Peter Archer, Editorial Director of Book Publishing at Wizards of the Coast (7) explains a solid reason for the seeming impossibility of breaking past traditional boundaries: “Fantasy and science fiction have tended to be grouped with a small number of publishing houses (TOR, Del Rey, Ace, Harper/Collins, Wizards of the Coast, etc.) This is an expanding arena of publishing, but so many people are trying to enter this field that the competition for available publishing slots makes it difficult to break out.”

“New York publishers have been collapsing in on themselves. There were a lot more places to submit a book ten or twelve years ago than there are today [leaving us with] less publishers and more good writers…” Robin D. Owens (8), newly-contracted author of an upcoming futuristic/ fantasy romance points out.

What’s a good writer to do?

Authors in Exile.

When you start trying to fit novels into a single category and any spill-over from that category is cause for rejection for an author, you start to see why e-publishing has been such a boon to writers who are 1) unpublished, 2) but have a great story, 3) that spills into two, three, four or even more categories. Three strikes and they’re out.

Toombs (5) had no trouble selling her first “paranormal fantasy” (Under the Shadow, Book 1 of the Moonrunner Trilogy) to a mass market publisher (Roc/Penguin) in 1992. “[B]ut very difficult subsequently when both the original editor [who] was very enthusiastic—he even took me to lunch—, and the one who took his place, left the house before the second book was finished. I was doubly orphaned and left in the care of a third editor who didn't care what happened to the trilogy….” Between 1992 and 1997, New Concepts Publishing released Jane’s Moonrunner Trilogy, including the last book which was never published by Roc, in electronic format. Toombs goes on to say, “Since I haven’t been able to sell a fantasy book to a New York house since the Moonrunner Trilogy, I feel the market has narrowed, but then I don’t write the popular quest fantasy.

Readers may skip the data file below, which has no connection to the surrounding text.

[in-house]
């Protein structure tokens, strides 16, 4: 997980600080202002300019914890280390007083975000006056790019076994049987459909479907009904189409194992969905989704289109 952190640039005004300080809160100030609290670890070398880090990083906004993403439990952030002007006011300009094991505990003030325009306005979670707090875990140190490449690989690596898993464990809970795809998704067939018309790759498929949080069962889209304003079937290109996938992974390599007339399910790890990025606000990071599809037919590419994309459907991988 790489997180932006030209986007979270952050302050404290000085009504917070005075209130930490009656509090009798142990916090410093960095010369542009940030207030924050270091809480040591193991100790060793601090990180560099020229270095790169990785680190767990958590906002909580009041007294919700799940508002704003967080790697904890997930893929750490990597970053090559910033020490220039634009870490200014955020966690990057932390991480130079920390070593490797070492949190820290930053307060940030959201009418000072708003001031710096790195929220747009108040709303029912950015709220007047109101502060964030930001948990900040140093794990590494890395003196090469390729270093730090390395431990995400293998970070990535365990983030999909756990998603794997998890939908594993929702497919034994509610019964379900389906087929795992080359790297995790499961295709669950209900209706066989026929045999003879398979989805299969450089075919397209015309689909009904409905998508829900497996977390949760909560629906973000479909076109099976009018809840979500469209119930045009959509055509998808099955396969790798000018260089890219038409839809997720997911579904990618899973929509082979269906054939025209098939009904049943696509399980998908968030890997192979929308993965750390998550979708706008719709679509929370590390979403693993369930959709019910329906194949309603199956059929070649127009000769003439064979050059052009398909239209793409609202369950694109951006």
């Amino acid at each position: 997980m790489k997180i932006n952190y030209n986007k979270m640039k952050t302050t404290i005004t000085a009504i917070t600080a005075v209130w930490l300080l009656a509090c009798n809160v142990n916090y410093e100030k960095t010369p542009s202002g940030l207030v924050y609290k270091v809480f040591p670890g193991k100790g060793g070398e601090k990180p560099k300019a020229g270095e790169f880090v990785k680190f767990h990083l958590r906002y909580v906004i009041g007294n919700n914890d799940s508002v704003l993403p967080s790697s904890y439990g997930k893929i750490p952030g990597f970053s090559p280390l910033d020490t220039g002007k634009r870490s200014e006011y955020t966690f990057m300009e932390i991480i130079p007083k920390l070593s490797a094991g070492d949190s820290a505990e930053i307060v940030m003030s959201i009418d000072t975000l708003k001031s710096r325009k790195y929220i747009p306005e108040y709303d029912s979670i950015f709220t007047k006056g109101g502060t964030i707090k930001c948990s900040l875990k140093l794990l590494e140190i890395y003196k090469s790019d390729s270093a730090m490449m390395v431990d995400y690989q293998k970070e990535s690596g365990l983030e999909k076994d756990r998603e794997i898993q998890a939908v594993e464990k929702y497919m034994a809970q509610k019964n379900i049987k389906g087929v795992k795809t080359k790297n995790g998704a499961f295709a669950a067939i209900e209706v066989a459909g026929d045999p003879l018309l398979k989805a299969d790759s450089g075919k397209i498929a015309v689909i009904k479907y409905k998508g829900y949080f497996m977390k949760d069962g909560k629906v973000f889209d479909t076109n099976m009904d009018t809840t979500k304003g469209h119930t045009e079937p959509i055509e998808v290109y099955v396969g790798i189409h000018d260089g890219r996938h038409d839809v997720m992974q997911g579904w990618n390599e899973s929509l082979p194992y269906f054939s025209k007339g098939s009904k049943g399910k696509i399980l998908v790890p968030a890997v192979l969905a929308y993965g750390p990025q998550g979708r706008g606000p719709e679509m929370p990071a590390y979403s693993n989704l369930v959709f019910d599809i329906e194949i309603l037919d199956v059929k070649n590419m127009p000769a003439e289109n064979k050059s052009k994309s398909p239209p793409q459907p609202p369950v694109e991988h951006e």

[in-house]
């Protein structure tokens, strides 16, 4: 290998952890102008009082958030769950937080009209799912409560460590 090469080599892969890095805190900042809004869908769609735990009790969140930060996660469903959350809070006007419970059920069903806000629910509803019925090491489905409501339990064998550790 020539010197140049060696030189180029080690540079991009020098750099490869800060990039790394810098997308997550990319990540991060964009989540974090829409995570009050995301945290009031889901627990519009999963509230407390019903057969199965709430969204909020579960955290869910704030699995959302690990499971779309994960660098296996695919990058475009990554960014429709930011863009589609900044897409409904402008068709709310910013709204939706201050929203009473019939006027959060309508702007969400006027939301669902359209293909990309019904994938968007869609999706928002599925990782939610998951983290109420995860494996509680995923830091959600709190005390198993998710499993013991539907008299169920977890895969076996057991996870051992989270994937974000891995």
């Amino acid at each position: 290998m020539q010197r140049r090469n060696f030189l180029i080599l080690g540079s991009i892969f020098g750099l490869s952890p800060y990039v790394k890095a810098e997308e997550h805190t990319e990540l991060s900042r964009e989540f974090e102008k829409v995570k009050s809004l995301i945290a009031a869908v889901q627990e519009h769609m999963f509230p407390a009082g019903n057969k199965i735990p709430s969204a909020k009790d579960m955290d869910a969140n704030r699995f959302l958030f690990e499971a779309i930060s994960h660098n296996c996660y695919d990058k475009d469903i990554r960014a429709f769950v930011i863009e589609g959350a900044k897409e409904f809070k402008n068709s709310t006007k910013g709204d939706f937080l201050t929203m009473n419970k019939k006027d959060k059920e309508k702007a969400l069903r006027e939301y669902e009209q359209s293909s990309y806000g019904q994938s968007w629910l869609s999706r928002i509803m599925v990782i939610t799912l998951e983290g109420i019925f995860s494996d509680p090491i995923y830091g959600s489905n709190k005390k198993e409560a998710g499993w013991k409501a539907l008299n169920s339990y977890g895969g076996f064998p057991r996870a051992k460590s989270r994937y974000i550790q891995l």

“At first I tried to interest print publishers before submitting to e-publishers, now I submit to the electronic publishers first because I know there are readers for what I want to write and the e-publishers will get the books to them. Also, e-publishers are friendly and easy to work with. They actually listen to their authors.”

Stephen J. Almekinder (9), author of two science fiction/fantasy e-books, relates his experience: “I submitted Winterhold to all of the traditional science fiction and fantasy print publishers, and many small presses as well, and received nothing but rejection slips. In almost every case, it was the standard rejection note, giving me no idea how close or how far I might have been from having the work seriously considered.” This lead Almekinder to the Internet, to see what it had to offer. His novel found a home “in a very short period of time” and was published in 1998. As for why Almekinder believes an e-publisher chose his book versus a mass market publisher, he says: “New publishers both want and need to take a chance with new voices because they are not constricted by the conglomerate mentality and because they are searching for something that could reward them for their willingness to stretch the genre; something that might reward them and the writer monetarily in the long run.”